But before I examine these verses, I am going to be a fool. I feel like Paul felt when he compared his resume with those of his opponents. I don't think that my academic credentials are necessary for proper biblical interpretation. In fact, I think the obvious and natural meaning of the words and their context are readily intelligible, but just in case someone may put stock in such things, I will share that I am well schooled in Greek and the New Testament. I studied Greek for two years as an undergraduate at the University of Kentucky. Twice I won the National Greek Examination Award. In my senior year I won the Classical Award from the department. Then I did a master's degree in Classical Languages, concentrating entirely on Greek. By the time I got to seminary I already had more Greek study (approximately 50 hours) on my transcript than any of my seminary professors (not counting their years of teaching it, of course!). It was classical Greek, however, and not koine, so my MDiv and my PhD in Greek and New Testament helped me make the transition to the Greek of the Bible and I have applied myself to studying it, reading it, and teaching it ever since. I am currently writing the commentary on 1 Corinthians for Kent Hughes' Preaching the Word series published by Crossway, so I have no light interest in these things.

Now with that out of the way, let's look at Paul's argument. He is clearly writing to a church that has abused, misused, and misunderstood the gifts God has given them. The gift of tongues was perhaps the most misused of the Corinthians' gifts. In response, Paul reminds them of certain parameters within which the gifts should be used. Three truths about the gifts emerge: first, a sovereign God gives them to whomever He chooses. Consequently, one should find no reason for either boasting or jealousy in one's gifts or lack thereof. Second, Paul makes it clear that the one who has the gift is in control of the gift, or else prescribing the way to use it would be nonsensical. "The spirit of the prophets is subject to the prophets" (1 Cor. 14:32) means that no one ever falls into a trance and is uncontrollable or merely passive in the use of the gift. Third, the purpose of the gifts is the edification of the church. After explaining the prerogative of God in dispensing the gifts (1 Cor. 12:1-11), he immediately launches into the purpose of God, which is to be used in the body (1 Cor. 12:12-31).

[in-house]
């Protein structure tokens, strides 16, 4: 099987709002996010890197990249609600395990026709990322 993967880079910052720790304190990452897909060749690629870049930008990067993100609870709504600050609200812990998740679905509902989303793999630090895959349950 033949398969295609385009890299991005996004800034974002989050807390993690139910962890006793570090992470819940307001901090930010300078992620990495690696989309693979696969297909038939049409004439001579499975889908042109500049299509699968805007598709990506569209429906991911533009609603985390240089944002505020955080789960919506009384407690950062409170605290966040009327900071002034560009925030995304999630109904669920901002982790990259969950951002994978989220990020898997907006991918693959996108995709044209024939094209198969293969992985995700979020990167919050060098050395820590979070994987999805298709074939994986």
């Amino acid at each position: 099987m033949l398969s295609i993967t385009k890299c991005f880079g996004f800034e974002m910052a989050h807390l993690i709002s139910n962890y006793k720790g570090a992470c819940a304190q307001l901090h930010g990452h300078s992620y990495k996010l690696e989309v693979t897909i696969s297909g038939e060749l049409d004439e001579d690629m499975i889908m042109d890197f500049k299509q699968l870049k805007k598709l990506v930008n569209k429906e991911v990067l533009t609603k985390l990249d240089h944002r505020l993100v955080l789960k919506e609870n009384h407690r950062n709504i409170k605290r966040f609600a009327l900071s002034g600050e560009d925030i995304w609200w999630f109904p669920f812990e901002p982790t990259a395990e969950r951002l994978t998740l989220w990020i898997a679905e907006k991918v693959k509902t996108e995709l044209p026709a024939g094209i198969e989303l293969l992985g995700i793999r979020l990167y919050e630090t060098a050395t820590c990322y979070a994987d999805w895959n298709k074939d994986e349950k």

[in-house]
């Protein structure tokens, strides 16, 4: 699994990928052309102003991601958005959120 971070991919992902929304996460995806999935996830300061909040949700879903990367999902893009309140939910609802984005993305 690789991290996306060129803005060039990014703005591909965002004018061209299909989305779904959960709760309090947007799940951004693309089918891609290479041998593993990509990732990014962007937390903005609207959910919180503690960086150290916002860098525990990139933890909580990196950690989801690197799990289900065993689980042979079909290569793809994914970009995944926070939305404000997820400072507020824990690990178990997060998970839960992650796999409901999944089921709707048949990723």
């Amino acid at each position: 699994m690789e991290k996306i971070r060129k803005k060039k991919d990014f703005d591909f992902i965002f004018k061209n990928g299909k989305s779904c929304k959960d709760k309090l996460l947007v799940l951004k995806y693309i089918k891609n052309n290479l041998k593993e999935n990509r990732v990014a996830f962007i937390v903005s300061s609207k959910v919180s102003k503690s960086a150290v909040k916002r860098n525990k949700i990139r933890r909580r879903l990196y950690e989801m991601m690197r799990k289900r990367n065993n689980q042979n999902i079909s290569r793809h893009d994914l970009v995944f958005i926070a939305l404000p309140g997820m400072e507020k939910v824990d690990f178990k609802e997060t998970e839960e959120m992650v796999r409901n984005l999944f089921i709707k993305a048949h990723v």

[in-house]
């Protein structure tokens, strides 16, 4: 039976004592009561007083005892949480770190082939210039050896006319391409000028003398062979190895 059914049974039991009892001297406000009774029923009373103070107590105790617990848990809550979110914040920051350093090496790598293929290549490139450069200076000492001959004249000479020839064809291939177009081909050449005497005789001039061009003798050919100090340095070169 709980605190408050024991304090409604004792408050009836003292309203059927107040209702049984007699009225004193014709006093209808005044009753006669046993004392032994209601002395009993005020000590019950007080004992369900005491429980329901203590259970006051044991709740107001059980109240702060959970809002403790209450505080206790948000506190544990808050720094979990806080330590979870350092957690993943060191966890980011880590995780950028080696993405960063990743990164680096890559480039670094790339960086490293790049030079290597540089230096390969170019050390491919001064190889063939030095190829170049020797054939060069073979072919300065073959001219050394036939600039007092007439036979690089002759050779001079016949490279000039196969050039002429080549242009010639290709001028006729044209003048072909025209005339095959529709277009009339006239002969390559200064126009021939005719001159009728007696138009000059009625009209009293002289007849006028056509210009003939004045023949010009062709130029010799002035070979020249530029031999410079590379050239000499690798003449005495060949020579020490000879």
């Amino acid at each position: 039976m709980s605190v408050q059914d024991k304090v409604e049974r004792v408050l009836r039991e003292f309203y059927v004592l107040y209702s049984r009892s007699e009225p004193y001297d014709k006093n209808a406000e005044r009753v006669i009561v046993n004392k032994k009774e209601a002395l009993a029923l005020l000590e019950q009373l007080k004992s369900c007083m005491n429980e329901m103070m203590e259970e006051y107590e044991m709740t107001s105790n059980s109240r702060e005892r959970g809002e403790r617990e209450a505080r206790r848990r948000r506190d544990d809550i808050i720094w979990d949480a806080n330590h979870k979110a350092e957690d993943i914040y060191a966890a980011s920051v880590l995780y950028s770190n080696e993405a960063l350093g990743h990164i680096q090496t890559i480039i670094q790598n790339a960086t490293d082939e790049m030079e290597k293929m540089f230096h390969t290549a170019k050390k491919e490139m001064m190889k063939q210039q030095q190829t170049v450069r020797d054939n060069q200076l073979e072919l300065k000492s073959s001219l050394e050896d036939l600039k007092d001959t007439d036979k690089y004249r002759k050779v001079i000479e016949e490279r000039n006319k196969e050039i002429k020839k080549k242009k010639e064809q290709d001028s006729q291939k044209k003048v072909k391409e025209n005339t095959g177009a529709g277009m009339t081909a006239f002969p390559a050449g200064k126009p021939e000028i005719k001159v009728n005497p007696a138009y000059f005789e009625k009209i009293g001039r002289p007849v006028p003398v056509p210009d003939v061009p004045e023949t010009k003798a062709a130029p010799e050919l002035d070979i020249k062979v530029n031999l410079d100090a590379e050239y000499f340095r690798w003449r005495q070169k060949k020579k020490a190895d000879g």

But what is the gift of tongues? Simply put, the gift of tongues is the ability to speak in a human language that one has never studied or learned. The gift of tongues is clearly defined in Acts 2:4-12. People from all over Europe, Asia, and Africa were present, and each one heard some of the 120 members of that first church preach the gospel in their own language. Paul affirms this as the purpose of tongues in 1 Corinthians 14:22 when he writes, "Thus tongues are a sign not for believers, but for unbelievers." Speaking ecstatic utterances in a personal devotional setting simply does not meet this biblical criterion. With Corinth's unique position on the isthmus between mainland Greece and the Peloponnese, sailors and citizens from all over the Mediterranean world would either live or work there. Ships would often dock on one side of the isthmus, have their cargo carried four miles overland to be put on other ships in order to avoid the treacherous sailing around the land mass. The world came to Corinth, and God graciously gave many in that church the gift of tongues for the purpose of spreading the gospel. The problem arose when they began to use their gifts indiscriminately and for their own benefit. They would speak in tongues when no one else there could understand. They would pray in tongues.